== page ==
Here are some additional facts about substance abuse trends among pregnant women:

  • The Substance Abuse and Mental Health Services Administration (SAMHSA) found that roughly 5% of pregnant women ages 18 to 44 drank alcohol during their first trimester.
  • SAMHSA also reports that nearly 5% of pregnant women drank during their second trimester; roughly 2.5% drank during their third trimester.
  • Women who abuse stimulants or prescription painkillers are 2.2 times more likely to have a stillbirth.
  • Children born to mothers who drank and smoked past their first trimester are 12 times more likely to die of Sudden Infant Death Syndrome (SIDS).
  • Roughly 5% of all pregnant women actively use one or more addictive substances.
  • Tobacco use increases the chances of stillbirth by anywhere from 1.8 to 2.8 times.

How Drugs and Alcohol Impact Pregnancy

Pregnancy takes an enormous toll on a woman’s body. From hormones to water retention, pregnancy can be an exhausting experience.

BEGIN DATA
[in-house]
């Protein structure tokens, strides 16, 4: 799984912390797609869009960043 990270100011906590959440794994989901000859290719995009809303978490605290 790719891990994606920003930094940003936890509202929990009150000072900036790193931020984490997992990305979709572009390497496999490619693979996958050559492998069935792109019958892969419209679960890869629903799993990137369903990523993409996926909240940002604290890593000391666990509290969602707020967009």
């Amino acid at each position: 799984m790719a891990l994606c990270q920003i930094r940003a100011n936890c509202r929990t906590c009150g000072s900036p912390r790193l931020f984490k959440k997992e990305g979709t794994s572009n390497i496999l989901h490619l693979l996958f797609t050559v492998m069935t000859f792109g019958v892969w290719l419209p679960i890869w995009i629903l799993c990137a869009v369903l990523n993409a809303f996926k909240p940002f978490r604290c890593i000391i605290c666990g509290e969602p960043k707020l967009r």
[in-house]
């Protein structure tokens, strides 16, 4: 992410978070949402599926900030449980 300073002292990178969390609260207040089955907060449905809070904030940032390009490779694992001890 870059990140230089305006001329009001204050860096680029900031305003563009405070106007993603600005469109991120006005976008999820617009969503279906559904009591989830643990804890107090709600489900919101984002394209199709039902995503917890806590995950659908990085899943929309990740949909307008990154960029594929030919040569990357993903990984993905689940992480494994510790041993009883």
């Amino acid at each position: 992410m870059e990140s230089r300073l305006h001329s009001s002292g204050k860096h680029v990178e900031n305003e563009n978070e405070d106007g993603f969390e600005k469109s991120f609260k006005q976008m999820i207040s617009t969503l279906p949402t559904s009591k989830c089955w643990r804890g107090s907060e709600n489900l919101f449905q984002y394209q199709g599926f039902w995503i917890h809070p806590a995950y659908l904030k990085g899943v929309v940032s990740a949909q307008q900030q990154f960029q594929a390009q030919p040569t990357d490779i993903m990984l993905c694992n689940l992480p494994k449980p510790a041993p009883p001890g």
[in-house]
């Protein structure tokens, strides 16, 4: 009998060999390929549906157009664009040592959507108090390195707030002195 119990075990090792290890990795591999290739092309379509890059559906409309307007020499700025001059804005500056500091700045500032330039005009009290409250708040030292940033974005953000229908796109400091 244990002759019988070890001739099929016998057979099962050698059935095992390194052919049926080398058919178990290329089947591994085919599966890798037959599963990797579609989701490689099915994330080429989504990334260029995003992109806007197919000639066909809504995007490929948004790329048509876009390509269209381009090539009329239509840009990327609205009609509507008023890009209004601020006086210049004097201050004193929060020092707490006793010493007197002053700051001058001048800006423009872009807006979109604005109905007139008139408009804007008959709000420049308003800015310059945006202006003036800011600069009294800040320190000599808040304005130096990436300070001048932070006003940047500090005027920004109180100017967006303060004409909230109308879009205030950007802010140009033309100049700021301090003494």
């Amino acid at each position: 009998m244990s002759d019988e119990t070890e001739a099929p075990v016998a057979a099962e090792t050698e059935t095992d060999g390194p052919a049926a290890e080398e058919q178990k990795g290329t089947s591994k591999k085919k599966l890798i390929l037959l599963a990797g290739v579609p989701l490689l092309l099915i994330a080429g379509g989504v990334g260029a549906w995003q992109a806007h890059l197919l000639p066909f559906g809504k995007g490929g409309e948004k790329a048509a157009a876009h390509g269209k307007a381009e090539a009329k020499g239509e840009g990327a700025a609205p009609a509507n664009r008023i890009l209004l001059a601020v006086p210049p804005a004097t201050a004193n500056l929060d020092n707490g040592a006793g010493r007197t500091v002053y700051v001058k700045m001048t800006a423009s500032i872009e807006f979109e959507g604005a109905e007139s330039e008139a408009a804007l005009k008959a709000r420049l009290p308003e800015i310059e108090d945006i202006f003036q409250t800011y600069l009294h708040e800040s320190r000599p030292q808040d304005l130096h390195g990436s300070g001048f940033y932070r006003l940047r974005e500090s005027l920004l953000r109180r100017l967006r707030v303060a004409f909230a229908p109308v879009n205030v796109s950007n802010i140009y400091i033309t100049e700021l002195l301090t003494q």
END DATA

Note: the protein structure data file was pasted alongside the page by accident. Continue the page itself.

Some women experience more severe health issues during pregnancy, including gingivitis, high blood pressure, anemia, depression, etc. Substance abuse increases the risk to her health, as her body is already significantly taxed during pregnancy.

Besides impacting her own physical health, anything that goes into a pregnant woman’s body will have an impact on her fetus, both good and bad.

Various substances of abuse, including drugs, alcohol, and even nicotine, can harm both the mother and the unborn baby when these substances pass through the placenta. Babies born to mothers who actively used drugs during their pregnancy, for example, will typically be born with a drug dependency themselves.

Drug and Alcohol’s Effects on a Fetus

A significant reason why there is such an extensive list of things women can’t eat or drink when pregnant is because the fetus absorbs everything the woman consumes—including drugs and alcohol.

When the woman eats, so does the fetus. If the woman smokes, so does the fetus. If the woman ingests alcohol or drugs, you guessed it: so does the fetus.

Alcohol’s Effects On a Fetus